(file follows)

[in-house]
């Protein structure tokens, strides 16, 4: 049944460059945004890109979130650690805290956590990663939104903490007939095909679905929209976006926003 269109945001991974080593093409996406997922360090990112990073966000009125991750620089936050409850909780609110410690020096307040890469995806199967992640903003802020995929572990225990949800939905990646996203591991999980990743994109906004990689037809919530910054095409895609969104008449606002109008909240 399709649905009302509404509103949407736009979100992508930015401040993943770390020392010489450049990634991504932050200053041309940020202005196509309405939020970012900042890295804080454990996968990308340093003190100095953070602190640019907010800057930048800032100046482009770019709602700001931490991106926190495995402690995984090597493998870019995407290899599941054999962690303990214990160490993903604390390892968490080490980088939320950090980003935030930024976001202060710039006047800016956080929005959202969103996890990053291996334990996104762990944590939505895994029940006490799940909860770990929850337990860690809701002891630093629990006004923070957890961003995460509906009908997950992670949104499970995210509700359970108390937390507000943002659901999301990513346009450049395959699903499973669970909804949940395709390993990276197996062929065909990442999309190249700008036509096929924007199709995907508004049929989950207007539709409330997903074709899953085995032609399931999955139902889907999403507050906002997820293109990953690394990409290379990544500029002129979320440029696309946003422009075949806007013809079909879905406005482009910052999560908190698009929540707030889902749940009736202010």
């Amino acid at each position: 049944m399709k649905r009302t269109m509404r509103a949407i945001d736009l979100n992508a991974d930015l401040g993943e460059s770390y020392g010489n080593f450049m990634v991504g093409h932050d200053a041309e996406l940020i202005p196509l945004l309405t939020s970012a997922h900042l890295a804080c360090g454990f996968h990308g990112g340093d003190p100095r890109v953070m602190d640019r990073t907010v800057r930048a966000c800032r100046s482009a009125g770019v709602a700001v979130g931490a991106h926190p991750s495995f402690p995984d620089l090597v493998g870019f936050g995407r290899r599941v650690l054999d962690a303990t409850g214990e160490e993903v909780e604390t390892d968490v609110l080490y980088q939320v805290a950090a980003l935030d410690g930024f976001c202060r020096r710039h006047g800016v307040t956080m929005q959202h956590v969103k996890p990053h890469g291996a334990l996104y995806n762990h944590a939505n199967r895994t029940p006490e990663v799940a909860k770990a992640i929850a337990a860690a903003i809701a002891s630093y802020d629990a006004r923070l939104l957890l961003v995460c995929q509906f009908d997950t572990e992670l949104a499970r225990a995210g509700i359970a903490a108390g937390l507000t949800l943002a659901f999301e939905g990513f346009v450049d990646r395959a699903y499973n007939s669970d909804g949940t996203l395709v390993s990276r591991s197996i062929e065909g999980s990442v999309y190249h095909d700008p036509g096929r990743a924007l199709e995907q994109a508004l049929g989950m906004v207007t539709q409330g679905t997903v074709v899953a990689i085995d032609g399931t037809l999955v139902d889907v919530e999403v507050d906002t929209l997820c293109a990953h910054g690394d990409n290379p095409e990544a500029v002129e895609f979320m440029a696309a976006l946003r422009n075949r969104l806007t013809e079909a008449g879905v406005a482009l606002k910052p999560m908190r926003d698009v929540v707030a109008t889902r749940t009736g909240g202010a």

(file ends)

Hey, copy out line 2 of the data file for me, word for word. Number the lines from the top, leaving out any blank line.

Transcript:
């Protein structure tokens, strides 16, 4: 049944460059945004890109979130650690805290956590990663939104903490007939095909679905929209976006926003 269109945001991974080593093409996406997922360090990112990073966000009125991750620089936050409850909780609110410690020096307040890469995806199967992640903003802020995929572990225990949800939905990646996203591991999980990743994109906004990689037809919530910054095409895609969104008449606002109008909240 399709649905009302509404509103949407736009979100992508930015401040993943770390020392010489450049990634991504932050200053041309940020202005196509309405939020970012900042890295804080454990996968990308340093003190100095953070602190640019907010800057930048800032100046482009770019709602700001931490991106926190495995402690995984090597493998870019995407290899599941054999962690303990214990160490993903604390390892968490080490980088939320950090980003935030930024976001202060710039006047800016956080929005959202969103996890990053291996334990996104762990944590939505895994029940006490799940909860770990929850337990860690809701002891630093629990006004923070957890961003995460509906009908997950992670949104499970995210509700359970108390937390507000943002659901999301990513346009450049395959699903499973669970909804949940395709390993990276197996062929065909990442999309190249700008036509096929924007199709995907508004049929989950207007539709409330997903074709899953085995032609399931999955139902889907999403507050906002997820293109990953690394990409290379990544500029002129979320440029696309946003422009075949806007013809079909879905406005482009910052999560908190698009929540707030889902749940009736202010």